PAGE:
J. Edgar

Warner Brothers

J. Edgar Hoover is a titan of America’s recent past. For decades, under eight presidents, he was head of the FBI and stood watch over the country through some of its most trying times. For that alone, Hoover’s story is perfect fodder for the big screen, but when you add his personal life to the mix–one full of immense personal struggle and hypocrisy–then you wonder why someone really hasn’t done this before. Hoover’s triumph and tragedy is closely tied to America’s own, and this is given its due in a new film from director Clint Eastwood.

J. Edgar comes to us from the unlikely team of Eastwood–former Republican governor of Carmel-by-the-Sea, Calif., and forever entrenched as Dirty Harry in our film lexicon–and Sacramento native screenwriter Dustin Lance Black, who won a best screenplay Oscar for Milk, the story of Harvey Milk, the first openly gay man to win an election for public office in California. In J. Edgar, we find a central character who is far less open about his sexuality than Milk. Instead, his life is his bureau, which through sheer determination and well-placed underhandedness, he manages to elevate from bureaucratic afterthought to the top law enforcing institution in the country.

The story of the film happens in two times. We see the title figure (Leonardo DiCaprio) toward the end of his life–as President John F. Kennedy’s assassination makes way for Lyndon B. Johnson and eventually Richard Nixon. He is relating his memoir to a new crop of agent. As he does so, the film flashes back to a young man eager to make an impression and serve his country. It’s the Roaring ‘20s and the nation struggles with the fear of a communist invasion. By 1924, Hoover’s work combating the “red threat” gets him appointed department head of the then Bureau of Investigation by the attorney general. It’s at that point the agency starts to morph into the entity we know it as today.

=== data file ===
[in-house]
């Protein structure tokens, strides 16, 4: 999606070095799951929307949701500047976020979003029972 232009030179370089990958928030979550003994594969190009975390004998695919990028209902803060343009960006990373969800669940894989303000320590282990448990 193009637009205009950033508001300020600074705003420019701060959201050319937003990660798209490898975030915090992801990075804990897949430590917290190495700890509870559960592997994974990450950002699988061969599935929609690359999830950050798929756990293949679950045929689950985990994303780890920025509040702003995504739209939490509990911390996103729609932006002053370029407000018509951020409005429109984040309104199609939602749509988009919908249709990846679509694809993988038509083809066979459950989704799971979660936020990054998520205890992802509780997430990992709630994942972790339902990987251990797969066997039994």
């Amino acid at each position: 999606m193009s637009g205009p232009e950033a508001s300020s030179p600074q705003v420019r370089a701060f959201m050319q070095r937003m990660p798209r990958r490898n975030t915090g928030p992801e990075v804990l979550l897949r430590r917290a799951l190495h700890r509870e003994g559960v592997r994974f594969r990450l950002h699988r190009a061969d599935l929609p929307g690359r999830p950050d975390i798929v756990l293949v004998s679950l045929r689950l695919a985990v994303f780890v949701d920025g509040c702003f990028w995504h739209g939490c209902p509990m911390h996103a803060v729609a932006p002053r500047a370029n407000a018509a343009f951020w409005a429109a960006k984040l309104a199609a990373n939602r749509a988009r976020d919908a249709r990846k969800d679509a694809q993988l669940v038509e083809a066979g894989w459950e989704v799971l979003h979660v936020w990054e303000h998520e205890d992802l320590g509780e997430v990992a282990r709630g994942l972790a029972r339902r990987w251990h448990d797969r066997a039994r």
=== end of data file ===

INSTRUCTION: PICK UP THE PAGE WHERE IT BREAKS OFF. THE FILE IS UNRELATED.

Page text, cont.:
Through cunning and hard work, Hoover propels himself and his fledgling FBI into the limelight. Not only does it become a force for law enforcement, but it also captures the public’s imagination. One of the nice quirks of J. Edgar is that the film shows the impact the FBI had on popular culture. It shows film heroes segueing from gangsters to those who catch them, that FBI agents showed up as icons on cereal boxes, inspired toys and how the agency propelled its leader into almost celebrity status, sharing tables at clubs with the starlets of the day.

Behind the scenes, though, Hoover’s life isn’t as easily definable. His overbearing mother, played by Dame Judi Dench, is perhaps the engine behind J. Edgar’s perpetual drive. He’d do anything to please her, even deny his own nature. As far as his personal life goes, Hoover shows very little interest in women, or anyone else who isn’t of concern to the bureau, for that matter. As the film opens, he does try to court Helen Gandy (played by Naomi Watts), but even though that goes nowhere, he still hires her on as his personal secretary (a position she carries throughout the rest of Hoover’s life, according to the film). But it’s not until he meets Clyde Tolson (Armie Hammer) that something stirs in him. Hoover eventually hires Tolson, though he doesn’t seem to meet his agency’s stringent qualifications, and the two strike up a long but chaste companionship that lasts the rest of Hoover’s life. In fact, in real life, Tolson was the benefactor of Hoover’s estate.

It’s the relationship between Tolson and Hoover that’s the heart of the film. Presidents change, the country ebbs and flows in and out of chaos, but through it all, the two men are at each other’s side, though Hoover is portrayed as less willing to express his feelings than Tolson. It’s an interesting choice, considering Hoover’s sexuality has never been proven one way or the other, though rumors and stories persist on both sides. Nevertheless, it makes an already compelling tale even more so. As one of the most powerful men in the country, Hoover kept many secrets (and he wasn’t afraid to use them to his own benefit), including one of his own.

As the film goes, J. Edgar moves at a ponderous pace, switching back and forth from the past to present with clunky transitions. However, a strong cast giving powerful performances is enough to hold it together. J. Edgar is an excellent biopic insofar that it shows the man for all his supposed triumphs and foibles, and in so doing portrays those of a country as well.